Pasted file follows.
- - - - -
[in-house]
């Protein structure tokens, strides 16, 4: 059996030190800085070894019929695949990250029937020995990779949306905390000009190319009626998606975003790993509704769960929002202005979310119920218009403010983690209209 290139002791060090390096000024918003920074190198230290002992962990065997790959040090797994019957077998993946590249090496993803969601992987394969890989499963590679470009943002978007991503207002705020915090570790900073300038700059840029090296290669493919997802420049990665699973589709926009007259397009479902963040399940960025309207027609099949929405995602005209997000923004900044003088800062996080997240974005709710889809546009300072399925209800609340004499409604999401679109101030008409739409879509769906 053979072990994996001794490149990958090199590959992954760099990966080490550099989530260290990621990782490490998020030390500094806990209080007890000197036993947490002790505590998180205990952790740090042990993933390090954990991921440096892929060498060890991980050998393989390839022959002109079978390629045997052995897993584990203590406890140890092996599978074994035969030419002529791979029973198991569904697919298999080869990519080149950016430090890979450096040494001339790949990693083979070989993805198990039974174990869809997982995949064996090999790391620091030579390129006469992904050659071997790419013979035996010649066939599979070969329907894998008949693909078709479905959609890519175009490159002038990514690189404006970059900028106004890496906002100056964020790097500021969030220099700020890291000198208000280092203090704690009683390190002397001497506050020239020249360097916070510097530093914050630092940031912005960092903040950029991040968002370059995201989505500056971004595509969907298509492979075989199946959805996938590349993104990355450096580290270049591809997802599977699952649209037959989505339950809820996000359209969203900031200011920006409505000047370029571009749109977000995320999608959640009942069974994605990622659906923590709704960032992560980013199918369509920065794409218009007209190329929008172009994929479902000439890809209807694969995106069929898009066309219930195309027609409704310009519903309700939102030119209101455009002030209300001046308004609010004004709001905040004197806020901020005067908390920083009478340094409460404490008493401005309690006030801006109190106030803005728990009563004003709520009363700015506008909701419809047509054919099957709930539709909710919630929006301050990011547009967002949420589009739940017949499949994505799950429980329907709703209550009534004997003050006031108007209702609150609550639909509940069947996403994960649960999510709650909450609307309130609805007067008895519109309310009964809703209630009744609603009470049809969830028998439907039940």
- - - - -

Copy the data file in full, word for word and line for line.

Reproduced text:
[in-house]
């Protein structure tokens, strides 16, 4: 059996030190800085070894019929695949990250029937020995990779949306905390000009190319009626998606975003790993509704769960929002202005979310119920218009403010983690209209 290139002791060090390096000024918003920074190198230290002992962990065997790959040090797994019957077998993946590249090496993803969601992987394969890989499963590679470009943002978007991503207002705020915090570790900073300038700059840029090296290669493919997802420049990665699973589709926009007259397009479902963040399940960025309207027609099949929405995602005209997000923004900044003088800062996080997240974005709710889809546009300072399925209800609340004499409604999401679109101030008409739409879509769906 053979072990994996001794490149990958090199590959992954760099990966080490550099989530260290990621990782490490998020030390500094806990209080007890000197036993947490002790505590998180205990952790740090042990993933390090954990991921440096892929060498060890991980050998393989390839022959002109079978390629045997052995897993584990203590406890140890092996599978074994035969030419002529791979029973198991569904697919298999080869990519080149950016430090890979450096040494001339790949990693083979070989993805198990039974174990869809997982995949064996090999790391620091030579390129006469992904050659071997790419013979035996010649066939599979070969329907894998008949693909078709479905959609890519175009490159002038990514690189404006970059900028106004890496906002100056964020790097500021969030220099700020890291000198208000280092203090704690009683390190002397001497506050020239020249360097916070510097530093914050630092940031912005960092903040950029991040968002370059995201989505500056971004595509969907298509492979075989199946959805996938590349993104990355450096580290270049591809997802599977699952649209037959989505339950809820996000359209969203900031200011920006409505000047370029571009749109977000995320999608959640009942069974994605990622659906923590709704960032992560980013199918369509920065794409218009007209190329929008172009994929479902000439890809209807694969995106069929898009066309219930195309027609409704310009519903309700939102030119209101455009002030209300001046308004609010004004709001905040004197806020901020005067908390920083009478340094409460404490008493401005309690006030801006109190106030803005728990009563004003709520009363700015506008909701419809047509054919099957709930539709909710919630929006301050990011547009967002949420589009739940017949499949994505799950429980329907709703209550009534004997003050006031108007209702609150609550639909509940069947996403994960649960999510709650909450609307309130609805007067008895519109309310009964809703209630009744609603009470049809969830028998439907039940």